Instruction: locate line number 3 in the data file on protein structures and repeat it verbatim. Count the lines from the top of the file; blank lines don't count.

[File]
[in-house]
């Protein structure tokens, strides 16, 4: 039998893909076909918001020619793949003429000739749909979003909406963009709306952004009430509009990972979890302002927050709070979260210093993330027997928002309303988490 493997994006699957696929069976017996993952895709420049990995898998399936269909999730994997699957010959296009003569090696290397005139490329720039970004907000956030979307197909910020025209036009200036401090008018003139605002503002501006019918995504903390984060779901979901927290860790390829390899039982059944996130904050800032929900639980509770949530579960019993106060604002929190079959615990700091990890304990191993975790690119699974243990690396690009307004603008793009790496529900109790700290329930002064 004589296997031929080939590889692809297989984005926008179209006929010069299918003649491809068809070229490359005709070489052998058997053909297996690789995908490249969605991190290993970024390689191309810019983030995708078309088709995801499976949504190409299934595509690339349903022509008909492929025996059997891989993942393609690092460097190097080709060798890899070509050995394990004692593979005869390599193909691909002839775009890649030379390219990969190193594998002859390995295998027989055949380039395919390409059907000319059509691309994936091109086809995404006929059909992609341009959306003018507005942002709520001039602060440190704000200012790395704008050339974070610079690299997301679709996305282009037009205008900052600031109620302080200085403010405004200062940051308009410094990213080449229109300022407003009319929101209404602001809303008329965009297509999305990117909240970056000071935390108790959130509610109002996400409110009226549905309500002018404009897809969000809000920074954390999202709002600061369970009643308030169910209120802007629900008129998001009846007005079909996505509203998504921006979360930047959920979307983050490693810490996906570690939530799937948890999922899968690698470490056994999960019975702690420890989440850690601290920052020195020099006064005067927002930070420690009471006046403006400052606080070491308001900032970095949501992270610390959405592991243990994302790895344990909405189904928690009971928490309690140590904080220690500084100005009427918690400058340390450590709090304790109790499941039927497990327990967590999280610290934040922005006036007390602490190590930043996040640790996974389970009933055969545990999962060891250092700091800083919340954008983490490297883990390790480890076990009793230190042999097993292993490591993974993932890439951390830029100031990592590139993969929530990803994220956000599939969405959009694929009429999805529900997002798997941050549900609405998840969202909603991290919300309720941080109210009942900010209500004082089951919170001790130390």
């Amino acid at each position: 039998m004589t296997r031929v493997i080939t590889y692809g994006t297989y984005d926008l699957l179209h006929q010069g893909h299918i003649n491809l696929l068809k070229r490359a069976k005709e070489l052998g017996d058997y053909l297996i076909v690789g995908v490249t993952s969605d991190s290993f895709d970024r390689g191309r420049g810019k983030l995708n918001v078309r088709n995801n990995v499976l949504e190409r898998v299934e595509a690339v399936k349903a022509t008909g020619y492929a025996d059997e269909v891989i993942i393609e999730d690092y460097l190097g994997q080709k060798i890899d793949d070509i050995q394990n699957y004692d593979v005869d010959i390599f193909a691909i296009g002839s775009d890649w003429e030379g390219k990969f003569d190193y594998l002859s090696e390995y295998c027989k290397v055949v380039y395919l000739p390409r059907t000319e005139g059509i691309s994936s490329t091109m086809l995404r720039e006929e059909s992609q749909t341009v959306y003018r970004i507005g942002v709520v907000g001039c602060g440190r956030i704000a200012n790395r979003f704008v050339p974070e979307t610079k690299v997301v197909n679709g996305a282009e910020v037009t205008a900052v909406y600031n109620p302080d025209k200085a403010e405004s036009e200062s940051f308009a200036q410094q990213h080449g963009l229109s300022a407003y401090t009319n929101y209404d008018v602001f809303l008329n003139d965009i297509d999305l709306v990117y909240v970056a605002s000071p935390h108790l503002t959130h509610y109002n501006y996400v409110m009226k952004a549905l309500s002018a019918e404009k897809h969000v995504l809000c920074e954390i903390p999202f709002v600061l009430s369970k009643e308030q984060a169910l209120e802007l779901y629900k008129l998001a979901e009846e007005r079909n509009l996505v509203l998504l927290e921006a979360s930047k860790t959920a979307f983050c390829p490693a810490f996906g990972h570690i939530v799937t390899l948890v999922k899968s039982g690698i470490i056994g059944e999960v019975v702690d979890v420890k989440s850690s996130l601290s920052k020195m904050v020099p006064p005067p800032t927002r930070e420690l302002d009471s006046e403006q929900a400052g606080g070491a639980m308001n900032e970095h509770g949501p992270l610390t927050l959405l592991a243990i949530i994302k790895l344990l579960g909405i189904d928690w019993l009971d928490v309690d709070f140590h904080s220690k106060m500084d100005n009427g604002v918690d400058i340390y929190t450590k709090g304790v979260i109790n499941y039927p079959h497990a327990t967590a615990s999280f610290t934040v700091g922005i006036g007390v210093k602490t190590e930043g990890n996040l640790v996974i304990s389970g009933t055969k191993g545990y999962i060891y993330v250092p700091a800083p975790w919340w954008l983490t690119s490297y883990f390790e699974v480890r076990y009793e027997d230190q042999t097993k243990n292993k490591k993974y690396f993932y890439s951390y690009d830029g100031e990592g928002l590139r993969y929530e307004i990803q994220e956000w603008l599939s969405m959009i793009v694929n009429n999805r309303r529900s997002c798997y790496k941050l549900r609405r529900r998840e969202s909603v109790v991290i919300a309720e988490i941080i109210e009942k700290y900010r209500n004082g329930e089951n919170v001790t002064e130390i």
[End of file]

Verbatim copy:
């Amino acid at each position: 039998m004589t296997r031929v493997i080939t590889y692809g994006t297989y984005d926008l699957l179209h006929q010069g893909h299918i003649n491809l696929l068809k070229r490359a069976k005709e070489l052998g017996d058997y053909l297996i076909v690789g995908v490249t993952s969605d991190s290993f895709d970024r390689g191309r420049g810019k983030l995708n918001v078309r088709n995801n990995v499976l949504e190409r898998v299934e595509a690339v399936k349903a022509t008909g020619y492929a025996d059997e269909v891989i993942i393609e999730d690092y460097l190097g994997q080709k060798i890899d793949d070509i050995q394990n699957y004692d593979v005869d010959i390599f193909a691909i296009g002839s775009d890649w003429e030379g390219k990969f003569d190193y594998l002859s090696e390995y295998c027989k290397v055949v380039y395919l000739p390409r059907t000319e005139g059509i691309s994936s490329t091109m086809l995404r720039e006929e059909s992609q749909t341009v959306y003018r970004i507005g942002v709520v907000g001039c602060g440190r956030i704000a200012n790395r979003f704008v050339p974070e979307t610079k690299v997301v197909n679709g996305a282009e910020v037009t205008a900052v909406y600031n109620p302080d025209k200085a403010e405004s036009e200062s940051f308009a200036q410094q990213h080449g963009l229109s300022a407003y401090t009319n929101y209404d008018v602001f809303l008329n003139d965009i297509d999305l709306v990117y909240v970056a605002s000071p935390h108790l503002t959130h509610y109002n501006y996400v409110m009226k952004a549905l309500s002018a019918e404009k897809h969000v995504l809000c920074e954390i903390p999202f709002v600061l009430s369970k009643e308030q984060a169910l209120e802007l779901y629900k008129l998001a979901e009846e007005r079909n509009l996505v509203l998504l927290e921006a979360s930047k860790t959920a979307f983050c390829p490693a810490f996906g990972h570690i939530v799937t390899l948890v999922k899968s039982g690698i470490i056994g059944e999960v019975v702690d979890v420890k989440s850690s996130l601290s920052k020195m904050v020099p006064p005067p800032t927002r930070e420690l302002d009471s006046e403006q929900a400052g606080g070491a639980m308001n900032e970095h509770g949501p992270l610390t927050l959405l592991a243990i949530i994302k790895l344990l579960g909405i189904d928690w019993l009971d928490v309690d709070f140590h904080s220690k106060m500084d100005n009427g604002v918690d400058i340390y929190t450590k709090g304790v979260i109790n499941y039927p079959h497990a327990t967590a615990s999280f610290t934040v700091g922005i006036g007390v210093k602490t190590e930043g990890n996040l640790v996974i304990s389970g009933t055969k191993g545990y999962i060891y993330v250092p700091a800083p975790w919340w954008l983490t690119s490297y883990f390790e699974v480890r076990y009793e027997d230190q042999t097993k243990n292993k490591k993974y690396f993932y890439s951390y690009d830029g100031e990592g928002l590139r993969y929530e307004i990803q994220e956000w603008l599939s969405m959009i793009v694929n009429n999805r309303r529900s997002c798997y790496k941050l549900r609405r529900r998840e969202s909603v109790v991290i919300a309720e988490i941080i109210e009942k700290y900010r209500n004082g329930e089951n919170v001790t002064e130390i």